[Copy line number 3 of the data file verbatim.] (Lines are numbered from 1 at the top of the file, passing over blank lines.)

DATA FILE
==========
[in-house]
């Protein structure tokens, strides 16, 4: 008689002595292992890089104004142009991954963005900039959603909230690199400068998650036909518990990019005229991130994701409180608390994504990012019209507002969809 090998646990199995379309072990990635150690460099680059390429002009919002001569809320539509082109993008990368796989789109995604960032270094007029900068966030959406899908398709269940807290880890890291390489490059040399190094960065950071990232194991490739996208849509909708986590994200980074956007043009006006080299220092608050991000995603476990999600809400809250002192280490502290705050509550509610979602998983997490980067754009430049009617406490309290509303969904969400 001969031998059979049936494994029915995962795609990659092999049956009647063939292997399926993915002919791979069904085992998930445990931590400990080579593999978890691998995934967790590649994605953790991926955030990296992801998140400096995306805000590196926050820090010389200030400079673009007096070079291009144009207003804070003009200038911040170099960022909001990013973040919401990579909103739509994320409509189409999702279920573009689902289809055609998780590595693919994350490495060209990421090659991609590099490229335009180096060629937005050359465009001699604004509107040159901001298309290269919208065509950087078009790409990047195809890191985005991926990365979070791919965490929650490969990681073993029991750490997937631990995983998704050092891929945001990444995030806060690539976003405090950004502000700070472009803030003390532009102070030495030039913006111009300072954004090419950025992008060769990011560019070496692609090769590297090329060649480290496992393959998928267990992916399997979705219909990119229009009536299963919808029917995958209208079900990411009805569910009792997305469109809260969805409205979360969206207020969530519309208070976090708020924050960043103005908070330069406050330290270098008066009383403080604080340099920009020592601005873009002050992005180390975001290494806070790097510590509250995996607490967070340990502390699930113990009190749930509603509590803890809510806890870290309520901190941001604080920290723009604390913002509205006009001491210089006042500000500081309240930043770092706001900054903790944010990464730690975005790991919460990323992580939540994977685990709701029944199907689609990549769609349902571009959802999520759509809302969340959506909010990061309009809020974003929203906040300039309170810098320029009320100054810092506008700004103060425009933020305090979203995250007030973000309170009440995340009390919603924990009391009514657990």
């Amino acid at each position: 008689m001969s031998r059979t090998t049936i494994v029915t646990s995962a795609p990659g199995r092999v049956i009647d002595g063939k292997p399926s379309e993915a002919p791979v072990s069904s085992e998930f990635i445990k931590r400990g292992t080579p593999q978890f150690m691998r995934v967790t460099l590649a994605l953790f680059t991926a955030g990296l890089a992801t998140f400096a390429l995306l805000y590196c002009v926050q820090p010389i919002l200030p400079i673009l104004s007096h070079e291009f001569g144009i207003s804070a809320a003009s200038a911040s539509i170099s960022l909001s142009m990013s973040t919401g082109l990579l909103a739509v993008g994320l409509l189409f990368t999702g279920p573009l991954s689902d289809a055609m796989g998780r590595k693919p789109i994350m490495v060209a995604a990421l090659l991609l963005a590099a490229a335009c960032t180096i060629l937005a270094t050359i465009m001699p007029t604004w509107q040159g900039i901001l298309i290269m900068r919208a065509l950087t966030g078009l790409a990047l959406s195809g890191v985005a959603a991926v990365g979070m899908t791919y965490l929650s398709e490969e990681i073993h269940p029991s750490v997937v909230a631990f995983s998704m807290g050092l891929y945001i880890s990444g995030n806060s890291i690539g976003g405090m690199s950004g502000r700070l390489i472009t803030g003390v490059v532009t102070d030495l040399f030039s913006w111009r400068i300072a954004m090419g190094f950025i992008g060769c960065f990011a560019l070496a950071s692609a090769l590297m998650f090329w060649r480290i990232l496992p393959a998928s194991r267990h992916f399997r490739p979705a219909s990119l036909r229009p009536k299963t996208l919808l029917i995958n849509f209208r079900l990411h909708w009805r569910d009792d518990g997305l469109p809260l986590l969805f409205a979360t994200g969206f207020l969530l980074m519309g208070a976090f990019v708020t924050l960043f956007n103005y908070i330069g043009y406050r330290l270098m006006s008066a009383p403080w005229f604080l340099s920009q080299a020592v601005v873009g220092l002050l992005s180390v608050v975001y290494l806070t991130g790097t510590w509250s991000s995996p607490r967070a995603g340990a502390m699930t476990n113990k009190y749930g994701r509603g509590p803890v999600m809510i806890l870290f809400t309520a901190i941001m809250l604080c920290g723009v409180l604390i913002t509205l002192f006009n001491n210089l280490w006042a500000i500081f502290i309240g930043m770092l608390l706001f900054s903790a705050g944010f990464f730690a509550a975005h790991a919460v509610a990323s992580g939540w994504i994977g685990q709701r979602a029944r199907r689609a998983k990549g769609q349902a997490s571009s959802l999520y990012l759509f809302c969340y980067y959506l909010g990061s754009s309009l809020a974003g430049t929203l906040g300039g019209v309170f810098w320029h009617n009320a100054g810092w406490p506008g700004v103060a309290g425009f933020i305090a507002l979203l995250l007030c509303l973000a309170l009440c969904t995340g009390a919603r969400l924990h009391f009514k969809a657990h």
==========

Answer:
């Amino acid at each position: 008689m001969s031998r059979t090998t049936i494994v029915t646990s995962a795609p990659g199995r092999v049956i009647d002595g063939k292997p399926s379309e993915a002919p791979v072990s069904s085992e998930f990635i445990k931590r400990g292992t080579p593999q978890f150690m691998r995934v967790t460099l590649a994605l953790f680059t991926a955030g990296l890089a992801t998140f400096a390429l995306l805000y590196c002009v926050q820090p010389i919002l200030p400079i673009l104004s007096h070079e291009f001569g144009i207003s804070a809320a003009s200038a911040s539509i170099s960022l909001s142009m990013s973040t919401g082109l990579l909103a739509v993008g994320l409509l189409f990368t999702g279920p573009l991954s689902d289809a055609m796989g998780r590595k693919p789109i994350m490495v060209a995604a990421l090659l991609l963005a590099a490229a335009c960032t180096i060629l937005a270094t050359i465009m001699p007029t604004w509107q040159g900039i901001l298309i290269m900068r919208a065509l950087t966030g078009l790409a990047l959406s195809g890191v985005a959603a991926v990365g979070m899908t791919y965490l929650s398709e490969e990681i073993h269940p029991s750490v997937v909230a631990f995983s998704m807290g050092l891929y945001i880890s990444g995030n806060s890291i690539g976003g405090m690199s950004g502000r700070l390489i472009t803030g003390v490059v532009t102070d030495l040399f030039s913006w111009r400068i300072a954004m090419g190094f950025i992008g060769c960065f990011a560019l070496a950071s692609a090769l590297m998650f090329w060649r480290i990232l496992p393959a998928s194991r267990h992916f399997r490739p979705a219909s990119l036909r229009p009536k299963t996208l919808l029917i995958n849509f209208r079900l990411h909708w009805r569910d009792d518990g997305l469109p809260l986590l969805f409205a979360t994200g969206f207020l969530l980074m519309g208070a976090f990019v708020t924050l960043f956007n103005y908070i330069g043009y406050r330290l270098m006006s008066a009383p403080w005229f604080l340099s920009q080299a020592v601005v873009g220092l002050l992005s180390v608050v975001y290494l806070t991130g790097t510590w509250s991000s995996p607490r967070a995603g340990a502390m699930t476990n113990k009190y749930g994701r509603g509590p803890v999600m809510i806890l870290f809400t309520a901190i941001m809250l604080c920290g723009v409180l604390i913002t509205l002192f006009n001491n210089l280490w006042a500000i500081f502290i309240g930043m770092l608390l706001f900054s903790a705050g944010f990464f730690a509550a975005h790991a919460v509610a990323s992580g939540w994504i994977g685990q709701r979602a029944r199907r689609a998983k990549g769609q349902a997490s571009s959802l999520y990012l759509f809302c969340y980067y959506l909010g990061s754009s309009l809020a974003g430049t929203l906040g300039g019209v309170f810098w320029h009617n009320a100054g810092w406490p506008g700004v103060a309290g425009f933020i305090a507002l979203l995250l007030c509303l973000a309170l009440c969904t995340g009390a919603r969400l924990h009391f009514k969809a657990h």